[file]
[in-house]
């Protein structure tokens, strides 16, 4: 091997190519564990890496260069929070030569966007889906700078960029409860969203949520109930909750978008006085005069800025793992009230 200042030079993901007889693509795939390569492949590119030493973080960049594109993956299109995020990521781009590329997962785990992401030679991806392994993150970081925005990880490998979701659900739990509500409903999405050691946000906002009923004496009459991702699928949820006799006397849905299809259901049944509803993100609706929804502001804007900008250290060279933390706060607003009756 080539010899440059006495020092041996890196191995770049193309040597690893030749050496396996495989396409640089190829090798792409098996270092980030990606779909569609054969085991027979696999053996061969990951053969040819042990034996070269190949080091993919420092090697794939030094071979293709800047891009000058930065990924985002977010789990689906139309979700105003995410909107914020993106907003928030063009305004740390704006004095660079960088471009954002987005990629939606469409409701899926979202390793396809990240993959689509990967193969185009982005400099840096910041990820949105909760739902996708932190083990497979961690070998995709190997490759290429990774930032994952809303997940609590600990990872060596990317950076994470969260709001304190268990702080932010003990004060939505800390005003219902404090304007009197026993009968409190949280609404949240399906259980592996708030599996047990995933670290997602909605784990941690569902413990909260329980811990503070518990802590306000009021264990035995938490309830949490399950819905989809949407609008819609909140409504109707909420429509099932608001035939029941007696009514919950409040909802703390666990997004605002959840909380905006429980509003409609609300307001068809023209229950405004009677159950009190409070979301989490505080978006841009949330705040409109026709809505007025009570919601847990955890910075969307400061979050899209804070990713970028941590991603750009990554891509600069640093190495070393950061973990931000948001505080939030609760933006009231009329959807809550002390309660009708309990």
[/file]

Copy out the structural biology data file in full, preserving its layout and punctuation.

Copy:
[in-house]
């Protein structure tokens, strides 16, 4: 091997190519564990890496260069929070030569966007889906700078960029409860969203949520109930909750978008006085005069800025793992009230 200042030079993901007889693509795939390569492949590119030493973080960049594109993956299109995020990521781009590329997962785990992401030679991806392994993150970081925005990880490998979701659900739990509500409903999405050691946000906002009923004496009459991702699928949820006799006397849905299809259901049944509803993100609706929804502001804007900008250290060279933390706060607003009756 080539010899440059006495020092041996890196191995770049193309040597690893030749050496396996495989396409640089190829090798792409098996270092980030990606779909569609054969085991027979696999053996061969990951053969040819042990034996070269190949080091993919420092090697794939030094071979293709800047891009000058930065990924985002977010789990689906139309979700105003995410909107914020993106907003928030063009305004740390704006004095660079960088471009954002987005990629939606469409409701899926979202390793396809990240993959689509990967193969185009982005400099840096910041990820949105909760739902996708932190083990497979961690070998995709190997490759290429990774930032994952809303997940609590600990990872060596990317950076994470969260709001304190268990702080932010003990004060939505800390005003219902404090304007009197026993009968409190949280609404949240399906259980592996708030599996047990995933670290997602909605784990941690569902413990909260329980811990503070518990802590306000009021264990035995938490309830949490399950819905989809949407609008819609909140409504109707909420429509099932608001035939029941007696009514919950409040909802703390666990997004605002959840909380905006429980509003409609609300307001068809023209229950405004009677159950009190409070979301989490505080978006841009949330705040409109026709809505007025009570919601847990955890910075969307400061979050899209804070990713970028941590991603750009990554891509600069640093190495070393950061973990931000948001505080939030609760933006009231009329959807809550002390309660009708309990």